#WNSTSweet16 Orioles Who Didn’t Live Up To The Hype

February 25, 2014 | Luke Jones

15. Mike Adamson

Selected with the first overall pick of the 1967 June secondary draft, the 19-year-old pitcher became the first player to go straight to the majors after being drafted — the amateur draft began in 1965 — and the last Oriole to go directly to the majors after signing as a professional but clearly wasn’t ready when he arrived in Baltimore.

Nicknamed “Cash” after being awarded a hefty $100,000 package, Adamson made just three appearances with the Orioles in 1967 before being sent to the minors. He made just 11 major league appearances over three years — posting a 7.46 ERA — before suffering a serious shoulder injury in 1970, which all but ended his career despite pitching in the minors through the 1971 season.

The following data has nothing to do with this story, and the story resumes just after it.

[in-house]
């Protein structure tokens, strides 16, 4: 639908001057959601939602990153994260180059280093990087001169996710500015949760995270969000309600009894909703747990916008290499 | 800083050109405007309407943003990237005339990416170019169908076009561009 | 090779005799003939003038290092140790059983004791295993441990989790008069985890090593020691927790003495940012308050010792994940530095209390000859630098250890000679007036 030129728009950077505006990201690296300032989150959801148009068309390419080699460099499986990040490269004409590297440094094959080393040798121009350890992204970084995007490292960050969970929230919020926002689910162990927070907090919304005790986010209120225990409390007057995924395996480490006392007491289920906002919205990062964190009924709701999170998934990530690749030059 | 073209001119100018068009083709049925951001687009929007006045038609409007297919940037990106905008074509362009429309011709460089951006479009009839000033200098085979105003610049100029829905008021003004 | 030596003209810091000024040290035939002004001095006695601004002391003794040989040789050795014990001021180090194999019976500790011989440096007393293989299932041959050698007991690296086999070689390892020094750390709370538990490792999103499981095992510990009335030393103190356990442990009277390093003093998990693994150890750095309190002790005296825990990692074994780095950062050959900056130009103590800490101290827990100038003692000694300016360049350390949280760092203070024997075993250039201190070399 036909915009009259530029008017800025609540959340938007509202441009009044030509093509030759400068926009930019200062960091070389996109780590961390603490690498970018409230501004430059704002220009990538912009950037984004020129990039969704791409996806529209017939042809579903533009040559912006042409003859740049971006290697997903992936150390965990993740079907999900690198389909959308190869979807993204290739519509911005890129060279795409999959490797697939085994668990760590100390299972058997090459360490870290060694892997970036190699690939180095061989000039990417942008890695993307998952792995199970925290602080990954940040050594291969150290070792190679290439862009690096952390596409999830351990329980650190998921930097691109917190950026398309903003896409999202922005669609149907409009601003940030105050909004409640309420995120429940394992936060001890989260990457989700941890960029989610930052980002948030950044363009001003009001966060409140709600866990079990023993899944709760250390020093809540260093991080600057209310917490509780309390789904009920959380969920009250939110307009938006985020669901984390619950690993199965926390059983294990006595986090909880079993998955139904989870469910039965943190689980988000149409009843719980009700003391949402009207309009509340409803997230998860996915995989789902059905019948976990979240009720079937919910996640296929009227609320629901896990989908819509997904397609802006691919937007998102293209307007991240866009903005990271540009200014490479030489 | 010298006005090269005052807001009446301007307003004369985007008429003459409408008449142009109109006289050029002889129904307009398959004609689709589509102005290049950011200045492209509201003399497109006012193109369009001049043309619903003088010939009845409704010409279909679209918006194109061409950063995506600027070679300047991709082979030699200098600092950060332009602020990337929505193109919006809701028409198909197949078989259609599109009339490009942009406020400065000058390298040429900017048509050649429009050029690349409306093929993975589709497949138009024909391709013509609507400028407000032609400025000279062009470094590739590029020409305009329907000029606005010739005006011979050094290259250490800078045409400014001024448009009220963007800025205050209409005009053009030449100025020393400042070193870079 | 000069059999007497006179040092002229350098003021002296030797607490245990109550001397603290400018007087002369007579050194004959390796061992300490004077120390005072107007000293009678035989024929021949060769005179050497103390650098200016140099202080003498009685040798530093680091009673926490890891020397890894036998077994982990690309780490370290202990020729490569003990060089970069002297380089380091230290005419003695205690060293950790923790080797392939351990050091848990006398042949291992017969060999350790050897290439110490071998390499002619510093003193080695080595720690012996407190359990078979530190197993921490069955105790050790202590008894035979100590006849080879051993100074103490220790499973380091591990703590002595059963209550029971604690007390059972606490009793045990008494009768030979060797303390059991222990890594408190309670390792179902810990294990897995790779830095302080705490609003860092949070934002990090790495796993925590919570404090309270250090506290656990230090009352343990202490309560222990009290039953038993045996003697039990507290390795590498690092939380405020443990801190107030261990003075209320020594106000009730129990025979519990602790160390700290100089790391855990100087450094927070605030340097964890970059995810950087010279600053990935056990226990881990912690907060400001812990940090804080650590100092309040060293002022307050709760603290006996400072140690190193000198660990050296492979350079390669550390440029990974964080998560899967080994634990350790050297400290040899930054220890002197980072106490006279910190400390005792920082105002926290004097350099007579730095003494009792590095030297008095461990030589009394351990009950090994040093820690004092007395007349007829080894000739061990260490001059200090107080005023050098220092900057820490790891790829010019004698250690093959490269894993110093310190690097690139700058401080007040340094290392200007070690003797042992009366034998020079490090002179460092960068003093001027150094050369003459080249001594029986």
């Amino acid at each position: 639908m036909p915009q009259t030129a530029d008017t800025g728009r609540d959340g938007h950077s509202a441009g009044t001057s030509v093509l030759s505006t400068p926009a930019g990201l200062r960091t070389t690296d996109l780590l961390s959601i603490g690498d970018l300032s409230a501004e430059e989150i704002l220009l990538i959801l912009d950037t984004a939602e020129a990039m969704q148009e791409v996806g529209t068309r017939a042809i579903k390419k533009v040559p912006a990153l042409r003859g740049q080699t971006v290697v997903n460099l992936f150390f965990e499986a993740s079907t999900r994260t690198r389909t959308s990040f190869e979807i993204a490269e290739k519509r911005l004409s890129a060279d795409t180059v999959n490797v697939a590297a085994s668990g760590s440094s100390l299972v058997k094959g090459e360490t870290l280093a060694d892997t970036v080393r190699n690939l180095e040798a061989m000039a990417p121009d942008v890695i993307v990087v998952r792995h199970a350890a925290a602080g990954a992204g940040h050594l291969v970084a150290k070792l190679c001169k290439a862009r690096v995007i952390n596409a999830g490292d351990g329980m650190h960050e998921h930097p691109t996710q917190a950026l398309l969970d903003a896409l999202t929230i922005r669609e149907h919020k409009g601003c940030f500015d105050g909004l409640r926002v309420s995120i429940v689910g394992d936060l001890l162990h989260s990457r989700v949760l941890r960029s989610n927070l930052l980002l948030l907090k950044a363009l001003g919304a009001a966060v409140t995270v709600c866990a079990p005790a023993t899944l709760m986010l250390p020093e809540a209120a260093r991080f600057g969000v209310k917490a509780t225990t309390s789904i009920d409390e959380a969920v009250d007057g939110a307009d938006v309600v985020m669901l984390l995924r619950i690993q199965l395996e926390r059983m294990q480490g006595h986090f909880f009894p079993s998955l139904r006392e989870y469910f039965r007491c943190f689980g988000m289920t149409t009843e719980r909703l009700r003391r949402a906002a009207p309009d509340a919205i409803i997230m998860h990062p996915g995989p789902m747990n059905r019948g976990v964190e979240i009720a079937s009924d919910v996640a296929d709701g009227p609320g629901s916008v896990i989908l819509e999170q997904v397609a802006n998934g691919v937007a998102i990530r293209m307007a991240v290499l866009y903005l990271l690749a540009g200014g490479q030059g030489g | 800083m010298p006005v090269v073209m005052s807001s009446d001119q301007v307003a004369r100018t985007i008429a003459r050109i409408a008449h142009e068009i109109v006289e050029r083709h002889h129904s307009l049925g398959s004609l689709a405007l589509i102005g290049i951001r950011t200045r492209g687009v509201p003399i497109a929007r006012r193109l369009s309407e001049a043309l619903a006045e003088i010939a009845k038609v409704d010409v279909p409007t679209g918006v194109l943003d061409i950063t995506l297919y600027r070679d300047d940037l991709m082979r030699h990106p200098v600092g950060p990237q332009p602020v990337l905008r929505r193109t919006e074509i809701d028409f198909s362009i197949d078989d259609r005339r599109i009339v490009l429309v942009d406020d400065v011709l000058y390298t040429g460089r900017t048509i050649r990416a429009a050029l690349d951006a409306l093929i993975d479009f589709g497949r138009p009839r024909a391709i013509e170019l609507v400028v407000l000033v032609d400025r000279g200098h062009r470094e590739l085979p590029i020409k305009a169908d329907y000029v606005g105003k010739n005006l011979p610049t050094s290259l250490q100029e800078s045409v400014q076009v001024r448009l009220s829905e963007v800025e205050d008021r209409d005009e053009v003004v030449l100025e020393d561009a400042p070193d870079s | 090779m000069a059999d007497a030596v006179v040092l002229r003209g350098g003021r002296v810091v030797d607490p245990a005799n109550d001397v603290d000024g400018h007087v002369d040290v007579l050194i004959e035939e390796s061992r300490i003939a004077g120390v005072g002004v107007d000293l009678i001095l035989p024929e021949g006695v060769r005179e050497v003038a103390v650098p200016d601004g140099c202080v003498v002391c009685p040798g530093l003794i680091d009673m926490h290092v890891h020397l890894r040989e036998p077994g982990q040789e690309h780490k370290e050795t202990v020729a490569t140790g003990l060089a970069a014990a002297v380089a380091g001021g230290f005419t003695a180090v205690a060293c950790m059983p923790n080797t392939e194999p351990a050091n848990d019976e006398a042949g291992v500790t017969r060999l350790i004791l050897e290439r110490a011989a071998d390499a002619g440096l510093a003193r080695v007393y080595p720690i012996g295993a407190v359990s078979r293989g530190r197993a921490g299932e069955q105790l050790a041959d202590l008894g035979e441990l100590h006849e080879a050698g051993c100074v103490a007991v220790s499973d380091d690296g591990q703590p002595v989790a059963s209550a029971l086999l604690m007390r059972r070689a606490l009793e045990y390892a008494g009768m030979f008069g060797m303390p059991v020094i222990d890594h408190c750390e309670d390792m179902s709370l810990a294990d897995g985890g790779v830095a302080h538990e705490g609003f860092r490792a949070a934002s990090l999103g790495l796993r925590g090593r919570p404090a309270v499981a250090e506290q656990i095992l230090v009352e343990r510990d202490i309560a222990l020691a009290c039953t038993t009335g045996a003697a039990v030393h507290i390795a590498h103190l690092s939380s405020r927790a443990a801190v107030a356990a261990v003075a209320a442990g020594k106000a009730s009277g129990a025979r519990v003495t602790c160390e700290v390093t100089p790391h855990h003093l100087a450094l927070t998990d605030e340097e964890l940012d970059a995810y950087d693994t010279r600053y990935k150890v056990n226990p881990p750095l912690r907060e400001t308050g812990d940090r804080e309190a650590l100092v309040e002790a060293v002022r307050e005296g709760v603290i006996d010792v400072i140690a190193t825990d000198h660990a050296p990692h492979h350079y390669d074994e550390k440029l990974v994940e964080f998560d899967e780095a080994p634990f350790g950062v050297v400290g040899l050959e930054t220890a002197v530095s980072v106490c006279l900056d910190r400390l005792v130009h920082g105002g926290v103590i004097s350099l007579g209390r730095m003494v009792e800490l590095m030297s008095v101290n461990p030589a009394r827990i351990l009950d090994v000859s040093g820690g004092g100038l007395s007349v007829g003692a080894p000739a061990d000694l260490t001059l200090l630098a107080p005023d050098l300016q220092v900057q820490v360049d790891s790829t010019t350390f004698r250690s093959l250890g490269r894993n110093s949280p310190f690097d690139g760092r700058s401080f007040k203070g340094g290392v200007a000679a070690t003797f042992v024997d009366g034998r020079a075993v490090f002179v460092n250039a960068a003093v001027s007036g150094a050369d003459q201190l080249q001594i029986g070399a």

Despite his talent never coming to fruition, Adamson was thought so highly of that he was protected in the 1968 expansion draft while another starting pitcher injured for much of the 1967 and 1968 seasons, future Hall of Famer Jim Palmer, was initially left exposed. That nugget alone tells you how highly the Orioles thought of Adamson and how much he failed in living up to the hype.


Continue to next page for No. 14